The amount of equipment and
gear carried by today’s dismounted warfighter can exceed 100 pounds, as troops
conduct patrols for extended periods over rugged and hilly terrain. The added
weight while bending, running, squatting, jumping and crawling in a tactical
environment increases the risk of musculoskeletal injury, particularly on
vulnerable areas such as ankles, knees and lumbar spine.
The amount of equipment and gear carried by today’s dismounted
warfighter can exceed 100 pounds, as troops conduct patrols for extended periods
over rugged and hilly terrain. The added weight while bending, running,
squatting, jumping and crawling in a tactical environment increases the risk of
musculoskeletal injury, particularly on vulnerable areas such as ankles, knees
and lumbar spine. Increased load weight also causes increase in physical
fatigue, which further decreases the body’s ability to perform warfighter tasks
and protect against both acute and chronic injury.
The Warrior Web
program seeks to develop the technologies required to prevent and reduce
musculoskeletal injuries caused by dynamic events typically found in the
warfighter’s environment. The ultimate program goal is a lightweight, conformal
under-suit that is transparent to the user (like a diver’s wetsuit). The suit
seeks to employ a system (or web) of closed-loop controlled actuation,
transmission, and functional structures that protect injury prone areas,
focusing on the soft tissues that connect and interface with the skeletal
system. Other novel technologies that prevent, reduce, ambulate, and assist with
healing of acute and chronic musculoskeletal injuries are also being sought.
In addition to direct injury mitigation, Warrior Web will have the capacity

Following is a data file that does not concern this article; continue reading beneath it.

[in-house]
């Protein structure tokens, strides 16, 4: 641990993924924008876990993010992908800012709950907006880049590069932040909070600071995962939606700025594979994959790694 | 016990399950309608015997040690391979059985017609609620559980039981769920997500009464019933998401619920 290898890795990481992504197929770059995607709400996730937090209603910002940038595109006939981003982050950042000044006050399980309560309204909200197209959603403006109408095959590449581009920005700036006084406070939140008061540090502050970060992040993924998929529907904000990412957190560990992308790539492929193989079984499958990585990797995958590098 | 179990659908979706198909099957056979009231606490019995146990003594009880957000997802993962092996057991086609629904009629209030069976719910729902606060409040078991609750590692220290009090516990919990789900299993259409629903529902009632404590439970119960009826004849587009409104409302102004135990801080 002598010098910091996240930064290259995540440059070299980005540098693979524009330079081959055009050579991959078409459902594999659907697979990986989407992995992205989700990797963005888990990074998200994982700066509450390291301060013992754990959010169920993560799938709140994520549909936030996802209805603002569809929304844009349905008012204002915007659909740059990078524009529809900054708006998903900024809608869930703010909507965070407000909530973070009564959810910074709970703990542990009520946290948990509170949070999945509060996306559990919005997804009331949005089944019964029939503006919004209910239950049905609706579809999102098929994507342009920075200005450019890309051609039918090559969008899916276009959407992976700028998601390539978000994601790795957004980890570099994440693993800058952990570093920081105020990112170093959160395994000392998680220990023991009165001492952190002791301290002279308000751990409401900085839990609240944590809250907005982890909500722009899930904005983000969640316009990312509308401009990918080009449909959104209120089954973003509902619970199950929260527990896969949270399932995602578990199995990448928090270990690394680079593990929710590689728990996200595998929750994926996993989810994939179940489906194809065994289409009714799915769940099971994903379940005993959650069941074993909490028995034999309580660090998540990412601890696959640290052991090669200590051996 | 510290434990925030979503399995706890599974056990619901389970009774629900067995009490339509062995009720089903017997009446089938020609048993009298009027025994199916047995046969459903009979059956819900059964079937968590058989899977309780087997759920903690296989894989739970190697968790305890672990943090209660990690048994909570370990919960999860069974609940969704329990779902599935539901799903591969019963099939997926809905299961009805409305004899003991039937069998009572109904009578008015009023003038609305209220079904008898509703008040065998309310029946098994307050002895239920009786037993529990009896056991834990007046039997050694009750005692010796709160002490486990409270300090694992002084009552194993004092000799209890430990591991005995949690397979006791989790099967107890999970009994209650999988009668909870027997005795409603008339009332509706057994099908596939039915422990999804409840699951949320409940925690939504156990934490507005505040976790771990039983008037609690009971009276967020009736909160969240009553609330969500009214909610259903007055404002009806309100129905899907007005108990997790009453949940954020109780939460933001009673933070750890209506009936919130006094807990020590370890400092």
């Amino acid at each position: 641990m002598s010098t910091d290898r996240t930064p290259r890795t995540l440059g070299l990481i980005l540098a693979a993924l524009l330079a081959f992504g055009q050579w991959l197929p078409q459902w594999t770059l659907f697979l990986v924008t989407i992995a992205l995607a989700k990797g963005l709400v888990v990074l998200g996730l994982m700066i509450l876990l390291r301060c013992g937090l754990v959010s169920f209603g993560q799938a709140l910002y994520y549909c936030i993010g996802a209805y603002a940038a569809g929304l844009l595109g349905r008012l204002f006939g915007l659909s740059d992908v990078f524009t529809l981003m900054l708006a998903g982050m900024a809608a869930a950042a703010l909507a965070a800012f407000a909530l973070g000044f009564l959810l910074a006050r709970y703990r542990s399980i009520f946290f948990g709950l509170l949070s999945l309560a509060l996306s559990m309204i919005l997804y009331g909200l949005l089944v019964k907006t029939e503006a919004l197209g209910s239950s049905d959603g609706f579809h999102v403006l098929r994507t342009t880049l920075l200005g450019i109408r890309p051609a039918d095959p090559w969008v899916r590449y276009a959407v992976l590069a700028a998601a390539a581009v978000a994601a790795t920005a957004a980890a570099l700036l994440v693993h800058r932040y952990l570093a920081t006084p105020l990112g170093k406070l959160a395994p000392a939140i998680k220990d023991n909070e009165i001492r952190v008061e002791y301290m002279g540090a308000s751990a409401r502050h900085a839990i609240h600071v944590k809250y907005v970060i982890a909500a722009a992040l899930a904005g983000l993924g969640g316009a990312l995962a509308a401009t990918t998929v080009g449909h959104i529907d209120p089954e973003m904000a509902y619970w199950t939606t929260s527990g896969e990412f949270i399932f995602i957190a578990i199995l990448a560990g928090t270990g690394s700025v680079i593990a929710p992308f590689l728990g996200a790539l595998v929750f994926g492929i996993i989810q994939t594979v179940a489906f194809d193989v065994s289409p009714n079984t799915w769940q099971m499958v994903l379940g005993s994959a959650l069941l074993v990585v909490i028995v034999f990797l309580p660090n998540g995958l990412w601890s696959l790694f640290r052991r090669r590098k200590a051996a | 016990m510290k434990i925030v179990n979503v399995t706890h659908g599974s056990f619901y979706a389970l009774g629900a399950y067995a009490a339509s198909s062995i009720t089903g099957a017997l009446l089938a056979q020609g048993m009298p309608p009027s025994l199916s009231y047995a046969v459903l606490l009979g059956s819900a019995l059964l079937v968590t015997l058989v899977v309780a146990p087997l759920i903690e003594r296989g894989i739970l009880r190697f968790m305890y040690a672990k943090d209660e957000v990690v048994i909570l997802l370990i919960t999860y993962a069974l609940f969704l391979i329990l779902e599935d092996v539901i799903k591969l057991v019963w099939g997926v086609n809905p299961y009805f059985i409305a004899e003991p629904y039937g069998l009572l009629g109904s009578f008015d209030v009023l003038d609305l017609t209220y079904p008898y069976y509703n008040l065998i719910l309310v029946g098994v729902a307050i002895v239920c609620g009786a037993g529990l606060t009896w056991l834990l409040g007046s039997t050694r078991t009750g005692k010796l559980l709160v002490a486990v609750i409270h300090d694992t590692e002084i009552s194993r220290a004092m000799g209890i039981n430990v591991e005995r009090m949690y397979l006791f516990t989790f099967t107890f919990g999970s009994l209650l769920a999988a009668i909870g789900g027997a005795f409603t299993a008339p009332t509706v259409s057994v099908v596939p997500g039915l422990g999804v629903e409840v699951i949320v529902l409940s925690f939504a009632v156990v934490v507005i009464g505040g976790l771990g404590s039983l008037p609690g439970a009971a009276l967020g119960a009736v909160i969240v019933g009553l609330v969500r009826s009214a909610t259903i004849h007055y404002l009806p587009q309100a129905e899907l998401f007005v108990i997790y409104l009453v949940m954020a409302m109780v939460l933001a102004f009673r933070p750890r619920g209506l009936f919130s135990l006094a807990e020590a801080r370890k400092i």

to augment positive work done by the muscles, to reduce the physical burden, by
leveraging the web structure to impart joint torque at the ankle, knee, and hip
joints. The suit seeks to reduce the metabolic cost of carrying a typical
assault load, as well as compensate for the weight of the suit itself, while
consuming no more than 100 Watts of electric power from the battery source.
While injury mitigation is a primary goal, a Warrior Web suit system is
not intended to interfere with current warfighter “soldier systems,” such as
external body armor, rather it aims to augment them to improve warfighter
The Warrior Web program will consist of two separate but
related program tasks. Task A, called Warrior Web Alpha, seeks to develop a mix
of core technologies critical to the realization of a Warrior Web capability.
The Warrior Web Alpha effort examines five key Technology Areas: core injury
mitigation technologies; comprehensive analytical representations; regenerative
actuation; adaptive sensing and control; and suit human-to-wearer interface.
Part way through the Warrior Web program, Warrior Web Bravo, or Task B, is
expected to develop an integrated suit capability by leveraging the technology
developed by Task A efforts and incorporating the most appropriate breakthroughs
into a suit that shows the best performance. The final suit is expected to be
tested in appropriate mission profiles under realistic loads to evaluate
MAJ Christopher Orlowski, USA, Ph.Dchristopher.firstname.lastname@example.org